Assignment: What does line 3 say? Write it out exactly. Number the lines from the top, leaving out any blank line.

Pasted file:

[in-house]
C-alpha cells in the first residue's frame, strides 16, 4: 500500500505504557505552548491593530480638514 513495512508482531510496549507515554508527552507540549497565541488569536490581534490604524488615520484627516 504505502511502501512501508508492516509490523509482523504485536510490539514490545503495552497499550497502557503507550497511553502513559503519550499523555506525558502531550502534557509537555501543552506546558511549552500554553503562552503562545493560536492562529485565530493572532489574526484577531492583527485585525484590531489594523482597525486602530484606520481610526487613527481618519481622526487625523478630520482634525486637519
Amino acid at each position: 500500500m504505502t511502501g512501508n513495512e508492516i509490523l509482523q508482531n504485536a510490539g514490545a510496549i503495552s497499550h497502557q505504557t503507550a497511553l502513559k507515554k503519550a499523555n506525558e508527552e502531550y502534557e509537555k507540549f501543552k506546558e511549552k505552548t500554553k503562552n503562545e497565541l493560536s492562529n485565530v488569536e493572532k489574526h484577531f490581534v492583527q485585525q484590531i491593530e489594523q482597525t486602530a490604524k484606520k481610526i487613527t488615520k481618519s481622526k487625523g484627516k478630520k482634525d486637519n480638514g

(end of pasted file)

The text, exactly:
Amino acid at each position: 500500500m504505502t511502501g512501508n513495512e508492516i509490523l509482523q508482531n504485536a510490539g514490545a510496549i503495552s497499550h497502557q505504557t503507550a497511553l502513559k507515554k503519550a499523555n506525558e508527552e502531550y502534557e509537555k507540549f501543552k506546558e511549552k505552548t500554553k503562552n503562545e497565541l493560536s492562529n485565530v488569536e493572532k489574526h484577531f490581534v492583527q485585525q484590531i491593530e489594523q482597525t486602530a490604524k484606520k481610526i487613527t488615520k481618519s481622526k487625523g484627516k478630520k482634525d486637519n480638514g